Asia

China’s sinicisation campaign puts Islamic expression on the line


The first images of Chinese mosques with their domes torn off began circulating in 2018. Soon, other news reports highlighted rare, isolated instances of public protest, in which Hui Muslims came out onto the streets to resist demolitions or forced renovations of their mosques.

Under a drive to remove aesthetic signs of the so-called ‘three changes’ — Arabisation, Saudization and pan-halalification — ‘Arabic’-style mosques across the country have had their minarets shortened and domes removed, replaced with often incongruous pagoda-style roofs. Muslim restaurants have been required to remove their Arabic-language ‘halal’ signs and replace them with a Chinese-language equivalent. In early 2024, reporting by the Financial Times and a groundbreaking report by Human Rights Watch, have laid bare the nationwide-wide scale of these renovations.

Such renovations are the most visible aspects of an unfolding campaign to secure the ‘sinicisation’ of Islam, a campaign intended to remove signs of foreign influence and ensure that Islam in China is appropriately ‘Chinese in orientation’. The term ‘sinicisation of religion’ was first used by Xi Jinping in 2015, not long after the inauguration of the 2014 ‘Strike Hard Against Violent Terrorism’ campaign in the Xinjiang Uyghur Autonomous Region.

Following the country’s ethnonational turn under President Xi Jinping, non-Han identities have been increasingly perceived as a potential threat to national stability and ethnic minorities and religious groups are policed for their adherence to a state-defined standard of ‘Chineseness’.

The concept of ‘sinicisation’ and the idea that the ‘sinicisation’ of a particular group marks a level of civilisation has a long history in Chinese-language political discourse. But Xi’s redeployment of the term needs to be understood in the context of recent state campaigns that have sought to explicitly link loyalty to the Party with being Chinese and a sharp move toward assimilationist policies directed at non-Han ethnic and religious minorities.

In the rhetoric of the current campaign, Islam is implicitly a foreign religion. To be made safe, Islam must adapt to Chinese circumstances.

State narratives around the sinicisation of Islam suggest that an appropriately Chinese form of Islam hadevolved over the long history of Islam in China. But in recent years, the infiltration of ‘foreign forms of Islam’ has caused an unacceptable deviation away from this old and appropriately sinicised Islam. The current campaign is justified as a course correction, necessary to safeguard the Chinese nation and the proper path of development, and to ensure that extremist tendencies are pre-emptively nipped in the bud.

The sinicisation of Islam is underpinned by similar logic to the mass repression and detention of Uyghurs and other Islamic minorities in Xinjiang, though the campaign has been less overtly coercive in its implementation. With the state definition of violent incidents in Xinjiang as acts of Islamic extremism and routine acts of Islamic observance by Uyghurs and other minorities seen as potential indicators of extremist tendencies, work to rectify Islamic observance across China has acquired a particular urgency.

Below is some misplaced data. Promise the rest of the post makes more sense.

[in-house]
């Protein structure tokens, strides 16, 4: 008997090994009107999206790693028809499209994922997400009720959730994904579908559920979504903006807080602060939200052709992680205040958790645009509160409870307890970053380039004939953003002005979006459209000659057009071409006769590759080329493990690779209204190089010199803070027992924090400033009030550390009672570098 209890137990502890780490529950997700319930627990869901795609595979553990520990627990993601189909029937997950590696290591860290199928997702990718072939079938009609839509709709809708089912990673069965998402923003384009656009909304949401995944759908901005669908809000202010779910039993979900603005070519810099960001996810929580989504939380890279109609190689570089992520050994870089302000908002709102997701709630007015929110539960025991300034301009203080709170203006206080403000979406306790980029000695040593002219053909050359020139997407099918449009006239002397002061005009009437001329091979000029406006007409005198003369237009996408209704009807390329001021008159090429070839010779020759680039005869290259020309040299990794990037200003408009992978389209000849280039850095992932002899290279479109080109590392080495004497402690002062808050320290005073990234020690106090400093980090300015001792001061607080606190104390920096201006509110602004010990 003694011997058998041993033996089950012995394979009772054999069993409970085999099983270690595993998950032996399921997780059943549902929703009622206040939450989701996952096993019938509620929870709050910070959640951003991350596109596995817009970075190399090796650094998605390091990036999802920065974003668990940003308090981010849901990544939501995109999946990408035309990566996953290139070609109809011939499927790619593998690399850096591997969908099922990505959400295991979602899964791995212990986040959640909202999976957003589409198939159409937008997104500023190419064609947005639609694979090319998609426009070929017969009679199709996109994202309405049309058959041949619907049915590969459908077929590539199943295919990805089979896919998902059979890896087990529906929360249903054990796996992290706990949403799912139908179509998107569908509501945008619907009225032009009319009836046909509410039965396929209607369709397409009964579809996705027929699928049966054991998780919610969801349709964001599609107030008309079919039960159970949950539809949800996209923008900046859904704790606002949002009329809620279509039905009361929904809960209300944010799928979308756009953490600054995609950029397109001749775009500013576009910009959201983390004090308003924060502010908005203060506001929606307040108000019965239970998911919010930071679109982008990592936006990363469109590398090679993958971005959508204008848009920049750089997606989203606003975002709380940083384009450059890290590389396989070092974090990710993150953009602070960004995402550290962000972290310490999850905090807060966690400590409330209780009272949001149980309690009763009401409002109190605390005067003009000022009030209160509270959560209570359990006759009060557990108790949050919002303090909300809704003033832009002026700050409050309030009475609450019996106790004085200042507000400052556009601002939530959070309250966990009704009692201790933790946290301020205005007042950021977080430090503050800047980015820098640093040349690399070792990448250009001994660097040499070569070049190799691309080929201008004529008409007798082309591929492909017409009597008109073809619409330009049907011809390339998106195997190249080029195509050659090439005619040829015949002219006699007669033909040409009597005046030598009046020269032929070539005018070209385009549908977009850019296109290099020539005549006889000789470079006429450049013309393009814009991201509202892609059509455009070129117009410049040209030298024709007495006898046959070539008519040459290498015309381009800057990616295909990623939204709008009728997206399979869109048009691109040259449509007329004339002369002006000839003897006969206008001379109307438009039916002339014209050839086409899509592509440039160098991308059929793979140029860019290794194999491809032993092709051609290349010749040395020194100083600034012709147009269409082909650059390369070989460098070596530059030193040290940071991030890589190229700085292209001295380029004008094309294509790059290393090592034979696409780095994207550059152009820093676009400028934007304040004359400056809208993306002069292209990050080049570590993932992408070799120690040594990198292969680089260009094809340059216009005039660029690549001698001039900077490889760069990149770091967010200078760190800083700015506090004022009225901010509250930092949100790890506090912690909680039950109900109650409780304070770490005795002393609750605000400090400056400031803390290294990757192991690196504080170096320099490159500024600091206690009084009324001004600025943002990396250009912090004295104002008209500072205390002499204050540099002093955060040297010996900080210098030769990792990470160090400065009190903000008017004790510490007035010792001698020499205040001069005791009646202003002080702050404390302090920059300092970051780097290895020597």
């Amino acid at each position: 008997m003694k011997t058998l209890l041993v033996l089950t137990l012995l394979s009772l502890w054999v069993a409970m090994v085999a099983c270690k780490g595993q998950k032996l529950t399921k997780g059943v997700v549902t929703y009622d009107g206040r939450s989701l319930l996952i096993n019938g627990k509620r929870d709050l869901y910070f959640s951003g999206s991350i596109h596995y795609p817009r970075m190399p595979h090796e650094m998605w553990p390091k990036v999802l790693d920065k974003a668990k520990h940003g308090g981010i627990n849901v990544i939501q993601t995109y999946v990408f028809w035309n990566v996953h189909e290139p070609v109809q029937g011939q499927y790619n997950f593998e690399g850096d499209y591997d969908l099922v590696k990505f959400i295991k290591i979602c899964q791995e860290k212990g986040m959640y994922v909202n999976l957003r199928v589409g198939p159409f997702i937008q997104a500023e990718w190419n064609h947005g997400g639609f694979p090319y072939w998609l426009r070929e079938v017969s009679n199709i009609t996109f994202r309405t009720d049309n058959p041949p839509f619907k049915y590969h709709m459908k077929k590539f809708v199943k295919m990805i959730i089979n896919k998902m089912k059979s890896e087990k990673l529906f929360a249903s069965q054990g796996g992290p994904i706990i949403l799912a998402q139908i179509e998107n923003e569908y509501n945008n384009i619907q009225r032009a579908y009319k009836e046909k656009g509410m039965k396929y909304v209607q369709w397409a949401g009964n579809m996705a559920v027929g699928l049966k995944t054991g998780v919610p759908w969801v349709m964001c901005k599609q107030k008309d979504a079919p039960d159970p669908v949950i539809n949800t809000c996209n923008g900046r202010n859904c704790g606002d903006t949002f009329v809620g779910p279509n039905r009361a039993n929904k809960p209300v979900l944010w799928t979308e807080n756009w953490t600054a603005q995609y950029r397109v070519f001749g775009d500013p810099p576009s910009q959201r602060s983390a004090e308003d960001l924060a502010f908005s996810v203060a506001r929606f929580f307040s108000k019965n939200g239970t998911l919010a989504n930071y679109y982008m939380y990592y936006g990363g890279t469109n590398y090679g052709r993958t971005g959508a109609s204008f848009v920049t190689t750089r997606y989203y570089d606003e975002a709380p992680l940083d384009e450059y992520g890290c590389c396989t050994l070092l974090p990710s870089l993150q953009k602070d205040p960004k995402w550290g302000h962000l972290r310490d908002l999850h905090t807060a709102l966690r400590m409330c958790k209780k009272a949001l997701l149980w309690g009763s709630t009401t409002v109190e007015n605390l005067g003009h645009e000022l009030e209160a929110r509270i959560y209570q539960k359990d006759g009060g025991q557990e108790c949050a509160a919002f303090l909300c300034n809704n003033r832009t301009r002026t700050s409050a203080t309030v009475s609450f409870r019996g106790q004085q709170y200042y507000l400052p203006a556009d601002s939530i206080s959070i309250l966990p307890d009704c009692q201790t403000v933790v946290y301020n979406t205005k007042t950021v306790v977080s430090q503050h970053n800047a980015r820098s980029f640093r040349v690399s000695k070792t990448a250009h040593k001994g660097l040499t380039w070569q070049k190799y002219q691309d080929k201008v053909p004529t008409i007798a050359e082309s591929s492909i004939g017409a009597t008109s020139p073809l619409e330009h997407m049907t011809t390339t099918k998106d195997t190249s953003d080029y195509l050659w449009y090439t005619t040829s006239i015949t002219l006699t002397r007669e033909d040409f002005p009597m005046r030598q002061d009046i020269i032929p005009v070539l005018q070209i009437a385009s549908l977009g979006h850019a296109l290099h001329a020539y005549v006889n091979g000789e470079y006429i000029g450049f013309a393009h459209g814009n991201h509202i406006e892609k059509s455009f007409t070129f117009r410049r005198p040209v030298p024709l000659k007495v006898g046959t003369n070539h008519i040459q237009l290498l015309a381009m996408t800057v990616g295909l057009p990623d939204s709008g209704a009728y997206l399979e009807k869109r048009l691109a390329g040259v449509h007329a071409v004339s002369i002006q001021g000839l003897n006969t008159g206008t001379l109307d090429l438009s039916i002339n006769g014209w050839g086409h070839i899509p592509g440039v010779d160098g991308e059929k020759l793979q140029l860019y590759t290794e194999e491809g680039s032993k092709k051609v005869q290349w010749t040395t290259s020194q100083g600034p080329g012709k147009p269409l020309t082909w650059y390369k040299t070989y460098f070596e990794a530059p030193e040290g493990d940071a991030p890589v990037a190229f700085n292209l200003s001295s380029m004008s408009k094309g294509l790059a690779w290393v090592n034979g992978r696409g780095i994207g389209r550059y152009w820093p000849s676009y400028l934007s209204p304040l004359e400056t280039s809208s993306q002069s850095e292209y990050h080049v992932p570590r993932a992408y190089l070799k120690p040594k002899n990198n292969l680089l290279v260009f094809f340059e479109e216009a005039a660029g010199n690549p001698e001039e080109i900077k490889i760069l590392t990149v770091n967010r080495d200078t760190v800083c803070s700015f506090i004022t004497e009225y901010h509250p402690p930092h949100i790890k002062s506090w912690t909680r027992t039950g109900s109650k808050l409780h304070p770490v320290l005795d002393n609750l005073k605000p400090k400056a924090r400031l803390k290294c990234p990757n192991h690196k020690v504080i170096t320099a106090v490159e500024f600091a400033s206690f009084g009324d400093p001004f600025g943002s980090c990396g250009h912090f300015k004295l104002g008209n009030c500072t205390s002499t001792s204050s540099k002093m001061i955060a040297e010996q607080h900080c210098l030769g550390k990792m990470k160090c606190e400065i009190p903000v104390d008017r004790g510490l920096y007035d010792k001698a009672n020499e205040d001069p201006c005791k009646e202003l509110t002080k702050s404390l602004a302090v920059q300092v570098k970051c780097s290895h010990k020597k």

Surveillance and detention of Muslims across Xinjiang has meant increased attention to Islamic communities elsewhere in China. It remains important to acknowledge that there have been no mass arrests to date and communities beyond Xinjiang retain some scope to practise their faith in a way that is impossible inside Xinjiang.

The scale and transformative intent underpinning the sinicisation campaign has been slow to emerge, partly as the policy has been implemented at different timelines in different regions.

The forced renovations of mosques have been accompanied by a series of interventions into the lives of mosque communities. This has ranged from measures to ensure that religious education is in line with ‘socialism with Chinese characteristics’, to bringing ‘excellent traditional Chinese culture’ into mosques and to revising translations of religious texts into Chinese. It has also entailed restrictions on teaching Arabic, controlling the appointments of religious professionals and tightened governance of mosques and the China Islamic Association.

While much less visible to the wider public, these changes have deep significance for affected communities — dictating how homes should look, how Islam should be taught and how believers should worship. Of particular concern to many are the restrictions on teaching children about Islam, which remains tightly intertwined with Hui heritage — a potentially existential threat to cultural transmission.

The nature of these interventions reveal that sincisation is about ensuring the supremacy of the Chinese Communist Party, Party ideology and a Party-backed vision of ‘Chineseness’. It is about control, and, in pursuit of control, has gone far beyond the initial campaigns to remove aesthetic markers perceived as ‘foreign’. The quiet closure of large numbers of mosques across Ningxia, justified in the name of reducing ‘burden’ on the communities supporting them, suggests that ultimately there is little place for religion or cultural plurality in Xi’s vision for a modern Chinese community.

Hannah Theaker is Lecturer in History and Politics at the University of Plymouth, United Kingdom.



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